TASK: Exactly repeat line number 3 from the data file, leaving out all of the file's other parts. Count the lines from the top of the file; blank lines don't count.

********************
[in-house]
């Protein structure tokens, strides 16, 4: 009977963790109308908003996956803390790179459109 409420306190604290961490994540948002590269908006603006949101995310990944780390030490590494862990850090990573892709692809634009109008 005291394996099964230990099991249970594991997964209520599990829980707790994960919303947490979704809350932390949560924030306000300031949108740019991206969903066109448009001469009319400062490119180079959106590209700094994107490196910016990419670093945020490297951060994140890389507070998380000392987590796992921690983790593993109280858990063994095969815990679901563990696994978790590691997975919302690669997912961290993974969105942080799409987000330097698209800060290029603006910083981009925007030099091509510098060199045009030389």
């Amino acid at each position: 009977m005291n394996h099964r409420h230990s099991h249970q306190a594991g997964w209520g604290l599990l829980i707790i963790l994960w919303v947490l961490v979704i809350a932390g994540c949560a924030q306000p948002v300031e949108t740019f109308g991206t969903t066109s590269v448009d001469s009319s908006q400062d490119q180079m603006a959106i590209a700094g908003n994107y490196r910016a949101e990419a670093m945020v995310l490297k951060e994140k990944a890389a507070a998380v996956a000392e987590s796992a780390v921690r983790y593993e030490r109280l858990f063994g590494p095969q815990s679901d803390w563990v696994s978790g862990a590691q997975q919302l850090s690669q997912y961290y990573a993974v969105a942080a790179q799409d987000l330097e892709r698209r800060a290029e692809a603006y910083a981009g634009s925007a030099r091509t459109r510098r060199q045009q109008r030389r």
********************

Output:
């Amino acid at each position: 009977m005291n394996h099964r409420h230990s099991h249970q306190a594991g997964w209520g604290l599990l829980i707790i963790l994960w919303v947490l961490v979704i809350a932390g994540c949560a924030q306000p948002v300031e949108t740019f109308g991206t969903t066109s590269v448009d001469s009319s908006q400062d490119q180079m603006a959106i590209a700094g908003n994107y490196r910016a949101e990419a670093m945020v995310l490297k951060e994140k990944a890389a507070a998380v996956a000392e987590s796992a780390v921690r983790y593993e030490r109280l858990f063994g590494p095969q815990s679901d803390w563990v696994s978790g862990a590691q997975q919302l850090s690669q997912y961290y990573a993974v969105a942080a790179q799409d987000l330097e892709r698209r800060a290029e692809a603006y910083a981009g634009s925007a030099r091509t459109r510098r060199q045009q109008r030389r």